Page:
Tokyo Electric Power Company started building something new and very cold at the ruined Fukushima nuclear power plant complex on Monday. It’s basically a big underground cooler meant to freeze the soil into a rectangular wall around TEPCO’s four nonfunctioning but still highly radioactive reactors. The frozen ground of the Fukushima ice wall should prevent the steady flow of clean groundwater from nearby hillsides mixing with irradiated cooling water under the reactors and turning a huge water contamination problem (400 tons per day) into an insurmountable one.
Earlier this week, workers in Japan began constructing an underground “ice wall” around the melted-down nuclear reactors at the Fukushima Dai-ichi nuclear power plant. The wall is designed to stop hundreds of tons of radioactive groundwater from leaking into the nearby Pacific Ocean.
Building a subterranean wall of ice sounds a little crazy. NPR’s Geoff Brumfiel, who’s been covering the story, says it is a little crazy — but not as far-fetched as it sounds.
High radiation levels and technical difficulties continue to stymie full-scale operations of key decontamination equipment at the Fukushima No. 1 nuclear power plant even though tests started more than a year ago.
The multi-nuclide removal equipment, called ALPS (advanced liquid processing system), began trial runs in March 2013 to reduce levels of 62 kinds of radioactive substances in contaminated water, such as strontium, to below detectable limits.
A government body is ready to strengthen its support for firms in Fukushima Prefecture that came under the weight of so-called double loans after being hit hard by the March 2011 earthquake, tsunami and nuclear disasters, officials said Wednesday.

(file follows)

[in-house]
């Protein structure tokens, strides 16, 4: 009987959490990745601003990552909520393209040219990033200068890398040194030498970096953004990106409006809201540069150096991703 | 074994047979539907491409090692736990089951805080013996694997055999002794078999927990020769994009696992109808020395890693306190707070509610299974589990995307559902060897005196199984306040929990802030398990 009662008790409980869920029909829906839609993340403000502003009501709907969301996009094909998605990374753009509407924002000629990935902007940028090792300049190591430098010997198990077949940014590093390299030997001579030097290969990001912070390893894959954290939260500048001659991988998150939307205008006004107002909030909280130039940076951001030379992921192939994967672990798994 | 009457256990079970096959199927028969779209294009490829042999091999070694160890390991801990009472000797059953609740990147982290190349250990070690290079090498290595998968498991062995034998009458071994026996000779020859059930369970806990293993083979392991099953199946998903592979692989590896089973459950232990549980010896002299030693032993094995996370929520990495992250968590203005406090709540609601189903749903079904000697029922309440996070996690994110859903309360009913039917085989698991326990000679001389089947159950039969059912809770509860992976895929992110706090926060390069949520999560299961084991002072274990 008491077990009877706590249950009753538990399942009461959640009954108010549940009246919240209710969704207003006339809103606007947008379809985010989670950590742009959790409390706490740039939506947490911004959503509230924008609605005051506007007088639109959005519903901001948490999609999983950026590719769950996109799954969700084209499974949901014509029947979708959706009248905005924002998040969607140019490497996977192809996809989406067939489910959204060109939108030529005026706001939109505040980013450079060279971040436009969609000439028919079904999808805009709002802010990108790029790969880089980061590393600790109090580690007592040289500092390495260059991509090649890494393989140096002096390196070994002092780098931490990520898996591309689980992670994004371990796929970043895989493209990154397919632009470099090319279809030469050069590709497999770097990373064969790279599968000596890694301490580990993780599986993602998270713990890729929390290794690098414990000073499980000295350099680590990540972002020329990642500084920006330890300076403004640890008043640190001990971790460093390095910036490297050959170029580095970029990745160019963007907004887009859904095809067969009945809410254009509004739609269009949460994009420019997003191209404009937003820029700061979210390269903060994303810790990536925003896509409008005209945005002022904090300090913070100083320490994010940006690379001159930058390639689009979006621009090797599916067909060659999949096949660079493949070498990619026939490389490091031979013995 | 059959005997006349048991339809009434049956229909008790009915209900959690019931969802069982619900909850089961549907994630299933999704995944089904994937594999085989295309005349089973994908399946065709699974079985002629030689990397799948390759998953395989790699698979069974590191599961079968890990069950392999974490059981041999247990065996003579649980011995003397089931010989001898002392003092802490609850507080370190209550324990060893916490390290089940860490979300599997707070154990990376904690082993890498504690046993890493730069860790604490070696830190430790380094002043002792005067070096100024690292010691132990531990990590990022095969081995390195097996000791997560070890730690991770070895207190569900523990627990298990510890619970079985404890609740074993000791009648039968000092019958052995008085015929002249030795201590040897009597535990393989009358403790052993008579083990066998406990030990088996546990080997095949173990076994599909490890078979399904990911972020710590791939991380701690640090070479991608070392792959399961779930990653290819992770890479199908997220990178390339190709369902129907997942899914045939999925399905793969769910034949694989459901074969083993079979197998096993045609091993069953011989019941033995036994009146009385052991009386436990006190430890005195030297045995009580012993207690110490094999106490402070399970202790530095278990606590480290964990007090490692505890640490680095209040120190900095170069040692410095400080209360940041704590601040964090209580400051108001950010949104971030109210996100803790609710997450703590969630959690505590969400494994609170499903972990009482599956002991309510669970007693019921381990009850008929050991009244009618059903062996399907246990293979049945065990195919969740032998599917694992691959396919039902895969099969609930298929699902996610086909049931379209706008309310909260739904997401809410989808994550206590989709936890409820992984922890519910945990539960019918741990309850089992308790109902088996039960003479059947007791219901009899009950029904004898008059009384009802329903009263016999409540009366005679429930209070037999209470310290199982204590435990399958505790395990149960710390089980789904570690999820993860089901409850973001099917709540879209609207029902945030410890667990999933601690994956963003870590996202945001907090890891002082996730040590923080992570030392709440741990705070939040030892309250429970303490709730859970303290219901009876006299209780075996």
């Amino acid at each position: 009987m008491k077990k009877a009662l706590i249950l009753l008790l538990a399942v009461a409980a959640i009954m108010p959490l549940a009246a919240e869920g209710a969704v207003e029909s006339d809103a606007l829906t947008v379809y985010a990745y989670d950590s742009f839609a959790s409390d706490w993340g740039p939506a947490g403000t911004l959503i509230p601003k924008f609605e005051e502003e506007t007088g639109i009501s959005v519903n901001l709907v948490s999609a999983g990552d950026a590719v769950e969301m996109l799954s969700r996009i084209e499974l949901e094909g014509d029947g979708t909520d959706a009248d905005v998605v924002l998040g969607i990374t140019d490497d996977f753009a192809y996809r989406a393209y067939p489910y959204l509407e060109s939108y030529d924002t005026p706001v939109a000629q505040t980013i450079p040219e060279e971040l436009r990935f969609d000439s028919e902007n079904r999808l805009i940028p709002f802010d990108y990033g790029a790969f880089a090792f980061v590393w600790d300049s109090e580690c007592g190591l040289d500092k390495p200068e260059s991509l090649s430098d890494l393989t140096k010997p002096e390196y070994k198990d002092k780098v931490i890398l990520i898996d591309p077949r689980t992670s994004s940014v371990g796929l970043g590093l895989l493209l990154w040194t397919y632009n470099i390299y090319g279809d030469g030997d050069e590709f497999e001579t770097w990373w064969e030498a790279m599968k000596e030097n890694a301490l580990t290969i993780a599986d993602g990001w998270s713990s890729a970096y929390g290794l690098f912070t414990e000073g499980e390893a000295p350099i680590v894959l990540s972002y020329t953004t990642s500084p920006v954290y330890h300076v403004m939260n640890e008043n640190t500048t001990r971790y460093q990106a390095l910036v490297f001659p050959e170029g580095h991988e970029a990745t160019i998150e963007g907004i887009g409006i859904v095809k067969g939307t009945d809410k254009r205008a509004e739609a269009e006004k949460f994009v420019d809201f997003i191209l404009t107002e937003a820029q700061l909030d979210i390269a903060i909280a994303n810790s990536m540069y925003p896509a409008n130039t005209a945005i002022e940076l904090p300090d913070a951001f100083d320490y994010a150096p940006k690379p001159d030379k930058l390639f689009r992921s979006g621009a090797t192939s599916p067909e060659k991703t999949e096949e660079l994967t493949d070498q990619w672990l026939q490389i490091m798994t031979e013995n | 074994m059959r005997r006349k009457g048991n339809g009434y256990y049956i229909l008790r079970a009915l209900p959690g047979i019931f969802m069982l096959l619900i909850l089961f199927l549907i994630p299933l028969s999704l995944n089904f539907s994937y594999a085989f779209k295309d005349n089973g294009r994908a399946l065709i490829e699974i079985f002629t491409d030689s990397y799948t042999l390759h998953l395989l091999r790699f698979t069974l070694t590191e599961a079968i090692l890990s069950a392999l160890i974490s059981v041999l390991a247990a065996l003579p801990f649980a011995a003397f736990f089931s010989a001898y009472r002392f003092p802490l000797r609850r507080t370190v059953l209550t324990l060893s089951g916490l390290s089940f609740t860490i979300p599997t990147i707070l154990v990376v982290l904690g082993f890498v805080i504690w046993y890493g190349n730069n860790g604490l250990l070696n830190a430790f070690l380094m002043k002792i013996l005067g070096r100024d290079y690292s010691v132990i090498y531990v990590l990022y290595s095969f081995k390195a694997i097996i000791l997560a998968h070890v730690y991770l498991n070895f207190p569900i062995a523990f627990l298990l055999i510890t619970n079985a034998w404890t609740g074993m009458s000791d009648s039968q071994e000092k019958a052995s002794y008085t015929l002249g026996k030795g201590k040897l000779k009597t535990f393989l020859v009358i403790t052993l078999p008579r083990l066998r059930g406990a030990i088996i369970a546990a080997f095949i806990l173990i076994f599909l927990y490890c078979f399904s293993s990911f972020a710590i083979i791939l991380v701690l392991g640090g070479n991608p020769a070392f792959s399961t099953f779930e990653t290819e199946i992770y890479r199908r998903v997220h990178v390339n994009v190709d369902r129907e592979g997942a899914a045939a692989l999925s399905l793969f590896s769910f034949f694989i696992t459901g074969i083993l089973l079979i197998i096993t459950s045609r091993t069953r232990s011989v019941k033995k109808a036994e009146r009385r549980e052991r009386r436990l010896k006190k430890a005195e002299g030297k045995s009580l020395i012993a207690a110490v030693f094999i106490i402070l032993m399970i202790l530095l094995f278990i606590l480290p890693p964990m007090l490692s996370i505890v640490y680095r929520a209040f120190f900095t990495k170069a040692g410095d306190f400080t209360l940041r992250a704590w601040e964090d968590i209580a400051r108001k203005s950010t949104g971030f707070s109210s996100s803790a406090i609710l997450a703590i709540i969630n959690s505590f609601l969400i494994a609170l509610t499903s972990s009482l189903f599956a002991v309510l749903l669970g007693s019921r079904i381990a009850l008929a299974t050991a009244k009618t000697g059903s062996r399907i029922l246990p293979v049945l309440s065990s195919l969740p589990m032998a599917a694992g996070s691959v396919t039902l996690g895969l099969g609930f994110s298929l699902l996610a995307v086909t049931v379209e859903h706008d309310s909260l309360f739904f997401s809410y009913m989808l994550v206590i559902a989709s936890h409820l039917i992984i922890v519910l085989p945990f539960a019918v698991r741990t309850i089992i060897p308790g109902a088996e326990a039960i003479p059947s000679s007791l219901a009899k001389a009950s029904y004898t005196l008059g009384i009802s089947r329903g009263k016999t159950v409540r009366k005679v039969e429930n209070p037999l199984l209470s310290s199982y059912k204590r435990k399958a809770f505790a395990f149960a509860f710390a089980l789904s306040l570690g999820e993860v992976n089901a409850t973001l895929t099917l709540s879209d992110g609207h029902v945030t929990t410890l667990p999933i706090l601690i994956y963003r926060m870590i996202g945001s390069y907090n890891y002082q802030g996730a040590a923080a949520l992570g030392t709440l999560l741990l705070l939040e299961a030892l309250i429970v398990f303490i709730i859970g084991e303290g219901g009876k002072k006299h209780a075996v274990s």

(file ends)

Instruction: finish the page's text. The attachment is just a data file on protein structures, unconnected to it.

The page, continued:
To do so, the Corporation for Revitalizing Earthquake-Affected Business, a unit of Deposit Insurance Corp. of Japan, set up a special team in May, the officials said.
The government will release the transcripts of interviews with 772 people about the 2011 Fukushima meltdown crisis, provided the subjects agree to the disclosure of their testimony, Chief Cabinet Secretary Yoshihide Suga said Thursday.
Even with the permission of the interviewees, parts of the transcripts will be redacted if it is deemed they would violate the rights or interests of third parties or could harm “the safety of the nation,” Suga said.
Ten politicians interviewed by a government investigative panel on the cause of the Fukushima nuclear disaster are in favor of their accounts being released to the public, The Asahi Shimbun has found.
The finding will likely add to growing public pressure on the Abe administration to disclose the records.
Among those who gave consent is Naoto Kan, the prime minister who spearheaded the Democratic Party of Japan-led government’s response to the March 2011 disaster at the Fukushima No. 1 nuclear power plant.